As you mentioned, writing is a labour of love. Whether or not I make money, I want to write — and for me the more important thing is to be read. I’d rather have thousands reading my books for free than ten people paying me to read it. Webfiction also has its own rewards: direct communication with readers, instant feedback, flexibility, a strong online community….
From a business point of view, however, offering free samples of my work is a great way to hook in readers and create an audience willing to eventually pay for something – Hungry For You is my way of testing the waters. 🙂
Hungry For You was published by 1889 Labs a publisher with some unusual initiatives, like Livewriting and allowing people to read all their publications for free online. Can you tell us more about them?
1889 Labs is an independent publisher dedicated to producing the best strange fiction conceivable by the human brain. Catering to a specific demographic of men and women between the ages of 3 and 97, they print everything from kids books to serious stories for adults.
I believe 1889 Labs is one of the most cutting-edge indie publishers around, willing to try new business models and experiment with the online format (livewriting being a prime example). I highly recommend checking out Dustrunners: Typhoon!
Hungry For You is being released in print this month – are there some extra stories exclusive to this edition?
Yep! As I mentioned earlier, there is an additional afterword which includes a little more insight into the stories, plus three extra stories which are all broadly more on the humorous side. We’ve also included a non-zombie story by 1889 Labs author MCM, which is drawn from his short story collection Kidney Disease Gave Me Brain Damage. So oodles of extra content!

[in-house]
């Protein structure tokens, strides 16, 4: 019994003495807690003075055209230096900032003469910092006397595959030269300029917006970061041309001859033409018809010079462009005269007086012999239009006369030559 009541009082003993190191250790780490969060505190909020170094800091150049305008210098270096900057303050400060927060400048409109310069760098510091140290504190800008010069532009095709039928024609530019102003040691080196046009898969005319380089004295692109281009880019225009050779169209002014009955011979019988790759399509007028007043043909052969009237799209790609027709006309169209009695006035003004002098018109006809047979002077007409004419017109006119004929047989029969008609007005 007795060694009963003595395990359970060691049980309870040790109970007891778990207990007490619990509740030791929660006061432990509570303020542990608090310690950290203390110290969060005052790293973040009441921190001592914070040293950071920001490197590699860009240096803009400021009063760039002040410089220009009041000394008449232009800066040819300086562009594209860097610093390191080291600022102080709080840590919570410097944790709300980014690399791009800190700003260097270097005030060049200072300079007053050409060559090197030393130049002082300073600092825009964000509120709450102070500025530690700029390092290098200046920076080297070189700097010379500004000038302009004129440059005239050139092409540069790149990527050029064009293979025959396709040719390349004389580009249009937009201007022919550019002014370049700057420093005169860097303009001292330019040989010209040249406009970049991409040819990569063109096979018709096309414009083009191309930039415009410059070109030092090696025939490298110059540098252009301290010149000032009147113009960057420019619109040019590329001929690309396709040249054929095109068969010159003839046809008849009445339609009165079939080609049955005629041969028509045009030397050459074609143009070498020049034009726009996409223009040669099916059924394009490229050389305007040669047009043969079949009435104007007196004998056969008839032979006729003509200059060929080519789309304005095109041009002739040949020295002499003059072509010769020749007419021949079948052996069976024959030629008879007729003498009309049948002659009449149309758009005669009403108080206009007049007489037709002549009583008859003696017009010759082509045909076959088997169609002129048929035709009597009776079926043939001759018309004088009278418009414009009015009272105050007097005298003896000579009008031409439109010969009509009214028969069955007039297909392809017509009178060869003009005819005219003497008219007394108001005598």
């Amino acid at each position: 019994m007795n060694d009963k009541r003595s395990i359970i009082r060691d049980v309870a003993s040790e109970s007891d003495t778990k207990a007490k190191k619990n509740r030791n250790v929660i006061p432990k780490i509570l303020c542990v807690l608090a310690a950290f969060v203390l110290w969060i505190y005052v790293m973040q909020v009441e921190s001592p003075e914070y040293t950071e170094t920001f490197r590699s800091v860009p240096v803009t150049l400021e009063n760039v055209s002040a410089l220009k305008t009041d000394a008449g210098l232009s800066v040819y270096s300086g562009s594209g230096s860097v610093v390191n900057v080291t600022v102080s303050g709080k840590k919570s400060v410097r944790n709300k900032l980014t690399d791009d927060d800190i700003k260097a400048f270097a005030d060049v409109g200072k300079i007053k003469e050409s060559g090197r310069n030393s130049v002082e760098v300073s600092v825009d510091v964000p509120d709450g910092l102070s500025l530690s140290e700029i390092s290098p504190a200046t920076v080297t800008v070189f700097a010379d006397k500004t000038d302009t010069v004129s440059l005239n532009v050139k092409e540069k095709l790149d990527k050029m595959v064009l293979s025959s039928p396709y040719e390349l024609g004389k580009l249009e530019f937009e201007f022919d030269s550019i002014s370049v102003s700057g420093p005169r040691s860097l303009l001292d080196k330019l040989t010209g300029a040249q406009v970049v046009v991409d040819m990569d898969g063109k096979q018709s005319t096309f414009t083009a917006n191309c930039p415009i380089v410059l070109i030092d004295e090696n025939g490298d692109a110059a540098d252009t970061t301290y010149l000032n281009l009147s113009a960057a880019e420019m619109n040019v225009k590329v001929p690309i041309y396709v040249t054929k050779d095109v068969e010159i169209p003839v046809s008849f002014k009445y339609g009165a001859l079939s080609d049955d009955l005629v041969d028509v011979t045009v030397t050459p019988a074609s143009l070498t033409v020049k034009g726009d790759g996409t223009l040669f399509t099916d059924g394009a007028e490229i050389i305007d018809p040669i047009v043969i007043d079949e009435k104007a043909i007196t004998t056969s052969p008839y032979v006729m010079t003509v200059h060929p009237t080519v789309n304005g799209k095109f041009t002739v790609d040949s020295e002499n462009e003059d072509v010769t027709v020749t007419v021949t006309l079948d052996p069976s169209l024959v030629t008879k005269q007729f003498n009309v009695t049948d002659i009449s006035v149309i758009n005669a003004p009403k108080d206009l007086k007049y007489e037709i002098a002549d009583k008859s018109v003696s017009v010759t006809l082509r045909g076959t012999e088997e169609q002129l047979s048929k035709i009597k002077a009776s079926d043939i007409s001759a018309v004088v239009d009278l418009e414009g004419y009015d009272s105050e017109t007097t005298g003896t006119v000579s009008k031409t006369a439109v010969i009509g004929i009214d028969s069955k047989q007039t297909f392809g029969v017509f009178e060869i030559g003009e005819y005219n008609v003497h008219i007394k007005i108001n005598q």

It’s lovely to see my work in print. As much as I am a big fan of efiction, there are some things that only work in print, such as having cool stylized chapter headers and other formatting flourishes. I am actually holding the proof copy in my hands right now – it’s very surreal to have tactile evidence that I’m an author!
Congrats Anna, you certainly deserve the pleasure of seeing your work in print! And thank you so much for taking the time out for a chat 🙂
If you’re keen to see the book Anna’s so excited about and with which I was suitably impressed, then don’t miss your chance to win a copy of her unique zombie story collection. To enter, subscribe to Violin in a Void using either the email subscription or the WordPress one and leave a comment on this post. This giveaway is international, and entries will close on 28 March. Good luck!